Rule of law in Malta: EC sees improvement in judicial affairs, but media freedom still restricted

Reading Time: 2 minutes

In a country report on the rule of law in Malta, the European Commission noted that the reforms of 2020, in particular the reform of the system of judicial appointments and of judicial discipline, have contributed to strengthening the independence of the Maltese justice system. Steps have been taken to depoliticise the appointment of the Chief Justice, while certain aspects of this procedure require further attention. The transfer of prosecutions from the police to the Attorney General is progressing.

The Commission noted that whereas this transfer needs time, it is important that it also covers less serious offences. There are ongoing discussions to enhance the independence of specialised tribunals. Serious challenges remain as regards the efficiency of the justice system, in particular the length of court proceedings, the impact of the low number of judges and the digitalisation of justice.

While investigative and prosecution bodies have improved their capacity to deal with corruption cases, as shown by an increase in the number of cases opened, investigations continue to be lengthy depending on their complexity and a track record of convictions in high-level cases remains to be established. The reforms concerning the appointment of the Police Commissioner and of the Commissioners of the Permanent Commission against Corruption, as well as the reorganised cooperation between the Police and the Attorney General, are recent and results are yet to be seen.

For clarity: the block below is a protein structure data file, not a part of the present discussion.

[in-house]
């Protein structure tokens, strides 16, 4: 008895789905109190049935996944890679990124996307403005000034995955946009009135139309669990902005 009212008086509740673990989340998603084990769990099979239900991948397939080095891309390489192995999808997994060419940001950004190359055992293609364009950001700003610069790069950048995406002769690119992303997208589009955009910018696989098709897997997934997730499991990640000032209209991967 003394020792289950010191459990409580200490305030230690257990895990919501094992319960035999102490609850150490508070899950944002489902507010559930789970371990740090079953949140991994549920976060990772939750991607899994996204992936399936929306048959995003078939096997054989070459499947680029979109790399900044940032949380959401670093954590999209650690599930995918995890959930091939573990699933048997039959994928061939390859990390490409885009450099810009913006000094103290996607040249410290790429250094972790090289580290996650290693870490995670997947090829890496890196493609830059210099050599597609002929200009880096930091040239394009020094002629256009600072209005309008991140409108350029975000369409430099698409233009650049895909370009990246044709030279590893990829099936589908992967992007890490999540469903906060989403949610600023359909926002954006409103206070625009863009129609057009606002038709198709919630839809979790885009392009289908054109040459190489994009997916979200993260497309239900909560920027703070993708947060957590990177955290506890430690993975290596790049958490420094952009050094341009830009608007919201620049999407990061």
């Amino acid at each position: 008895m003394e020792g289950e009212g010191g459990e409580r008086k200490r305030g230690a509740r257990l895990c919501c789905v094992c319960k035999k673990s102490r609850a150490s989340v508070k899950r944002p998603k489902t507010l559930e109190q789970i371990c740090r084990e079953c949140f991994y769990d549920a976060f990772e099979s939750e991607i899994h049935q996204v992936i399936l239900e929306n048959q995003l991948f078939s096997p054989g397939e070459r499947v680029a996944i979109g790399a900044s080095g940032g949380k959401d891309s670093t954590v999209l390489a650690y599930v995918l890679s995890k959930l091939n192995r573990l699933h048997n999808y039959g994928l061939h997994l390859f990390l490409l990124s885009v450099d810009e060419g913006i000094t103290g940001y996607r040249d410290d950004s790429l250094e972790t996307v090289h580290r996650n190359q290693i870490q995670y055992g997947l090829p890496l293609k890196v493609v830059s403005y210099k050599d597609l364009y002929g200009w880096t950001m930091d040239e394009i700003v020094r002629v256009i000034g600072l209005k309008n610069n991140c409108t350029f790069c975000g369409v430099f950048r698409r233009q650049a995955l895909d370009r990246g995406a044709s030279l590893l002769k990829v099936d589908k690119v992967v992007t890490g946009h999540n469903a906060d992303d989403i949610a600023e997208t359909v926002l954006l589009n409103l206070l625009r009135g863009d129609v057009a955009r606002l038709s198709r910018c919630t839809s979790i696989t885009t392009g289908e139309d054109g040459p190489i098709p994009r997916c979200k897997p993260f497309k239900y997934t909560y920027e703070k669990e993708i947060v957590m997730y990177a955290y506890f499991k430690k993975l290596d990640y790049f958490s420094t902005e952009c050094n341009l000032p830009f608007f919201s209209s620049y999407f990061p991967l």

Concerning the rules on integrity for public officials, including members of Parliament and ministers, further changes are envisaged. Specific guidance has been put in place to mitigate the risks of corruption in public procurement
during the COVID-19 pandemic.

Media freedom still restricted

The report found that journalists still face obstacles when requesting access to information held by public authorities as well as in the exercise of their profession more generally. Amendments to Malta’s Broadcasting Act have not introduced any changes which would enhance the Broadcasting Authority’s effective independence. In the light of the ownership by the two main political parties of their own television and radio stations, a constitutional case has been
lodged challenging the relevant section of the Maltese Broadcasting Act and the media regulator’s application of that provision.